The morning after Donald Trump became the nation’s 45th president, two students at York County School of Technology in Pennsylvania paraded through the hallways with a Trump sign, then another student shouted, “white power,” police said.

The moment, which was captured on video, elicited other reports that students, particularly minorities, are now seeing an increase in racial harassment.

Freshmen Victorria Markle and Eibreha Drayden told the York Dispatch that the harassment has been an issue for about a month but has gotten worse since Trump’s presidential win this week. Other students have called Victorria, who is part black, the n-word and have threatened to kill her, she told the newspaper. Eibreha, who is part Mexican, said students have called her “Papi” and whistled at her like a dog.

Some people claim that they have been spit on and that their tires have been slashed outside the school. One student said she was groped by a boy who said it was “his right,” according to CBS affiliate WHP-TV.

“It’s not usually like this here,” sophomore Shailynn Cornish told PennLive. “It’s because of the election. All these white people who are for Trump are going against all the blacks and Hispanics. They are going around shouting ‘white power’ and being racists towards blacks.

“It’s not safe. You are not comfortable.”

On Friday, representatives from the state Department of Education and the Pennsylvania Human Relations Commission were set to investigate the reports at York County School of Technology, according to the York Dispatch.

The school did not immediately respond to a request for comment Friday. Police warned that some of the allegations appearing on social media appeared to be exaggerations originating from people without connections to the school.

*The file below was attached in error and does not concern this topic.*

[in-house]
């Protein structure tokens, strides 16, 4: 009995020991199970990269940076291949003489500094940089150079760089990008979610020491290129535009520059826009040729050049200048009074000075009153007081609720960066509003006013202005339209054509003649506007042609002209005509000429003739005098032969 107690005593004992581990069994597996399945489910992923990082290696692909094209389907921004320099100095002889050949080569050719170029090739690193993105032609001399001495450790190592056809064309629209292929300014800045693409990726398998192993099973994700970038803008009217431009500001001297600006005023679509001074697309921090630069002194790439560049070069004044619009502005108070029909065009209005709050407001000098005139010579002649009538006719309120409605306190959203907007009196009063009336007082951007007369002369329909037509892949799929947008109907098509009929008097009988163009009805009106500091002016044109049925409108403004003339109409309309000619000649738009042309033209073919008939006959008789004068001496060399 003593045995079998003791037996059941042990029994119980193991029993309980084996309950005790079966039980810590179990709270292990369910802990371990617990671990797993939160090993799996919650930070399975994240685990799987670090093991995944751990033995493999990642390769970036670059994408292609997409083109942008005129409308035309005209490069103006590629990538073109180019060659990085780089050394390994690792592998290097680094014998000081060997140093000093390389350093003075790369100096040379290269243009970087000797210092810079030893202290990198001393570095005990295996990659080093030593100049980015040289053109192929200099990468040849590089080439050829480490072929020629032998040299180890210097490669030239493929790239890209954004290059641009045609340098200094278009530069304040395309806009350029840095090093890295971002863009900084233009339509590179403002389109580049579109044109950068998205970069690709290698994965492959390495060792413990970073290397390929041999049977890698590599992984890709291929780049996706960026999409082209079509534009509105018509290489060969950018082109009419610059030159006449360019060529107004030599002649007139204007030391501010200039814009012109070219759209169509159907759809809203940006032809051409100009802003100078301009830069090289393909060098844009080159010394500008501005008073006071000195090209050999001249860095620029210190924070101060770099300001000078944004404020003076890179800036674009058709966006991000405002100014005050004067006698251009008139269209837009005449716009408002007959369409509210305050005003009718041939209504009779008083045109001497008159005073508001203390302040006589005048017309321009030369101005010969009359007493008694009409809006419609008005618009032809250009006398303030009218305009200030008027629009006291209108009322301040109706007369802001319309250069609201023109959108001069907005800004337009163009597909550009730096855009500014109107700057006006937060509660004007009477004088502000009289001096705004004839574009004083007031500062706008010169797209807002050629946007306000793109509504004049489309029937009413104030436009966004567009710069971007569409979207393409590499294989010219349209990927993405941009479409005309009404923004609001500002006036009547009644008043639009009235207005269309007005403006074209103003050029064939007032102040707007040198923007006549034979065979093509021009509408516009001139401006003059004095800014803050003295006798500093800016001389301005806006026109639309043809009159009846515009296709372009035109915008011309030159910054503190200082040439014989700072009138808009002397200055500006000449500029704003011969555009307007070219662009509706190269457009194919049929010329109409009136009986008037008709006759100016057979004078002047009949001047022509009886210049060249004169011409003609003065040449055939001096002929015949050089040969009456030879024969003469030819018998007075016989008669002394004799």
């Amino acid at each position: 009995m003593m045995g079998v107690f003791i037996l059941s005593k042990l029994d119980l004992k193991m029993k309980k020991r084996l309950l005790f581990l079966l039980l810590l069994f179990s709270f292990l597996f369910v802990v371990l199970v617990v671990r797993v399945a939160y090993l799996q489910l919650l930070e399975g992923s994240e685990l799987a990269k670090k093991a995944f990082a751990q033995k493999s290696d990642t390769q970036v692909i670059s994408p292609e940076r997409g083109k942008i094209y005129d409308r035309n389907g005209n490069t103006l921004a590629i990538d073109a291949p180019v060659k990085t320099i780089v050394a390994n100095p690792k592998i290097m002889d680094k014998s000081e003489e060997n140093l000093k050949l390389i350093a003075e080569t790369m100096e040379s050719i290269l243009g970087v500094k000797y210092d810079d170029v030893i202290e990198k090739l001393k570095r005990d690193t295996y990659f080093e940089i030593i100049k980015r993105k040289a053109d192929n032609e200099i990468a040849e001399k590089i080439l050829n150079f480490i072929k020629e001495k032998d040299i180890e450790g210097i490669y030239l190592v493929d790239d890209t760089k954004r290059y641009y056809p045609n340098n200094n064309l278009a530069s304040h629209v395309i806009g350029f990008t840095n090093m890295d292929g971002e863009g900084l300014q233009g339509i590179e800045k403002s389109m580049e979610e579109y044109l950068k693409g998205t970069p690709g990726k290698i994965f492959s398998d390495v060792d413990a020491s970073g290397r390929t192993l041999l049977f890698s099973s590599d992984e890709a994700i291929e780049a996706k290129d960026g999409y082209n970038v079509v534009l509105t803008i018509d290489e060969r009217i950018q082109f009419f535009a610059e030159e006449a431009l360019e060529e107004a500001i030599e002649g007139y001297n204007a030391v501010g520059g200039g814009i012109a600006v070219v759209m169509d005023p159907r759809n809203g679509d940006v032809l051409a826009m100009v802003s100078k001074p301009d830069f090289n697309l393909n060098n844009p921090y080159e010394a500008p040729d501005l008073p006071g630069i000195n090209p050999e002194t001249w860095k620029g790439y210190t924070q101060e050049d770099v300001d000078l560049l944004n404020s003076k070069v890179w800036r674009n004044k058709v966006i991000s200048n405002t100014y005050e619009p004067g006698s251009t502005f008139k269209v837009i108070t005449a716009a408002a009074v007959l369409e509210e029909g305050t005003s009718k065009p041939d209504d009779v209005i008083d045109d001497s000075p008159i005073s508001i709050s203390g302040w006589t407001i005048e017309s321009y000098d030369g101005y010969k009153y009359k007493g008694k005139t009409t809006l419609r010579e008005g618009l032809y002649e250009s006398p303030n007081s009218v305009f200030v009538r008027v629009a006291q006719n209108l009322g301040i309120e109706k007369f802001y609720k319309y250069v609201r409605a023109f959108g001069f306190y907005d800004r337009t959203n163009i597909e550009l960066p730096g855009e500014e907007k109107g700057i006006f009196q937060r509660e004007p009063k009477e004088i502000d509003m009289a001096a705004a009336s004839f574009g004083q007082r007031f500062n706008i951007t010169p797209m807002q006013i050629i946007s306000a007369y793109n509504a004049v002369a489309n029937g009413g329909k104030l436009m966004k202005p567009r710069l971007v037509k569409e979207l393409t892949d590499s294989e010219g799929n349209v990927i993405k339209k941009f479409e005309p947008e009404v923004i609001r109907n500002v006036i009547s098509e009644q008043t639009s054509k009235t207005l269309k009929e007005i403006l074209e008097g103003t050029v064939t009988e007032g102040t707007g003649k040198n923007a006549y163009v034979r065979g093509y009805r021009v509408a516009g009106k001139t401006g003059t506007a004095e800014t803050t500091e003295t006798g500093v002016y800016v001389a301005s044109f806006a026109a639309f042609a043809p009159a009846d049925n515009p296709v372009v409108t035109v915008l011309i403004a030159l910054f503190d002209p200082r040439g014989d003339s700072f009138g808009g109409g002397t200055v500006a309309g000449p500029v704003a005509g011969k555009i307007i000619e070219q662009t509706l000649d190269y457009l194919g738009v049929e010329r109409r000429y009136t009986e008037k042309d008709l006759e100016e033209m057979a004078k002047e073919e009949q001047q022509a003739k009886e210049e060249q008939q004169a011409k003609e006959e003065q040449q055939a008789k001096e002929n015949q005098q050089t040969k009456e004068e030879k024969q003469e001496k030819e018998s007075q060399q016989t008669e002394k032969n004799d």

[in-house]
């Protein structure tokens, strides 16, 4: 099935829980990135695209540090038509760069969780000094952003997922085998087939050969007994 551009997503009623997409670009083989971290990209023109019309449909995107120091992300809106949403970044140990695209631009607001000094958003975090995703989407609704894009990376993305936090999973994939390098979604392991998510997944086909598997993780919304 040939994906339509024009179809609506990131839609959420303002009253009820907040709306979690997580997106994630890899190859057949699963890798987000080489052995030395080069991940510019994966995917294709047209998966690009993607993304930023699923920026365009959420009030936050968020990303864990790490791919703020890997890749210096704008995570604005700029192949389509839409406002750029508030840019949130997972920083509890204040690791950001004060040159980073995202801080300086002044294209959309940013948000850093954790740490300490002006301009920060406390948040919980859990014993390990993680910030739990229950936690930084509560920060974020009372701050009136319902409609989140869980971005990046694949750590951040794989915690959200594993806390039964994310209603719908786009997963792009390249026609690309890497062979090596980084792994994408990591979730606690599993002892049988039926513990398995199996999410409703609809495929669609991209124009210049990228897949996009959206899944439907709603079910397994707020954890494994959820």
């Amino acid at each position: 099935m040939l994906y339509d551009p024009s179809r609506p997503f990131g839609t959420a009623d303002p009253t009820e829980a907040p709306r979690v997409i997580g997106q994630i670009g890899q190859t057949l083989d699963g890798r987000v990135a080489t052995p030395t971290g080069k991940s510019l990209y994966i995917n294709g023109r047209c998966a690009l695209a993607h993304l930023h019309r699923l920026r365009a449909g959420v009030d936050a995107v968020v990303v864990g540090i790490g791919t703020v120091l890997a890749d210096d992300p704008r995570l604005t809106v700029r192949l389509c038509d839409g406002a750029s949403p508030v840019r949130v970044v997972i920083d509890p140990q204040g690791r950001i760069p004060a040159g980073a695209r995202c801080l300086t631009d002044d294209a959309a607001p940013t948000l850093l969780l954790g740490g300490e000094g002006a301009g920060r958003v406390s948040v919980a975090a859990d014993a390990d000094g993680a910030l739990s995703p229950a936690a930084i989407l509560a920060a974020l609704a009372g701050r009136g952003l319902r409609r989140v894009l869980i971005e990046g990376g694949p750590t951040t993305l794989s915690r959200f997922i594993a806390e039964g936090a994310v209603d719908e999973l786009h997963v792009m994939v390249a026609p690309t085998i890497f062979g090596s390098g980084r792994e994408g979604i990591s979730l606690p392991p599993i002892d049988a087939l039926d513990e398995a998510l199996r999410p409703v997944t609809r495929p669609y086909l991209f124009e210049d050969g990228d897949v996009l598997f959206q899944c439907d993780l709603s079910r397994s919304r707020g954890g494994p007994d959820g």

Renie Mezzanotte, a spokeswoman for the school, told the York Dispatch that the students who were involved in Wednesday’s incident had been disciplined but that she was unsure whether the other claims regarding racial harassment and threats, were substantiated.

In York County, situated just north of the Maryland border — the Mason-Dixon Line — and south of Harrisburg, nearly 62 percent cast their vote for Trump in the 2016 presidential election. Nearly 33 percent voted for his Democratic opponent, Hillary Clinton. According to 2014 U.S. Census data, approximately 90 percent of York County residents are white.

York has struggled with race-related tensions over the years. Its 1969 race riots — violent protests between black and white citizens — ultimately led to the mayor’s arrest.

In 2001, former City of York Mayor Charles H. Robertson was arrested and charged with murdering a black woman during the riots. Prosecutors argued that Robertson, who was a police officer during that time, had given bullets to white people and told them to shoot and kill black people, according to a 2001 Washington Post report.

Robertson admitted that he shouted “white power!” during a rally the night the woman was shot, but he denied any involvement in her death. “I am not a racist,” he said at the time. “My job is to comfort and heal the City of York.”

He was found not guilty in 2002.

After some students at York County School of Technology marched through the hallways Wednesday, celebrating Trump’s triumph and shouting “white power,” police said “words were exchanged between students.”

Authorities said school administrators and a resource officer identified the students involved and handled disciplinary actions. Authorities found no evidence of a crime, according to news reports.

York NAACP President Sandra Thompson said Friday in an interview that she had received reports about students “saying were going to grope women’s breasts because they felt legitimized to do so, that they were spitting on students of color, that they were throwing water on students of color. They were telling them to go back to their home country and that the wall was going to be built.”

Thompson said she believes Trump’s election made students feel empowered to make racist, misognyst and anti-immigrant statements. But she also has questions about why the school had a climate in which students felt such statements would be tolerated.

“Regardless of what they heard from politics, why did they believe that they could be so vocal in the midst of the school?” Thompson said.

York police said that reports about racial harassment that began to sweep across social media had been “exaggerated.”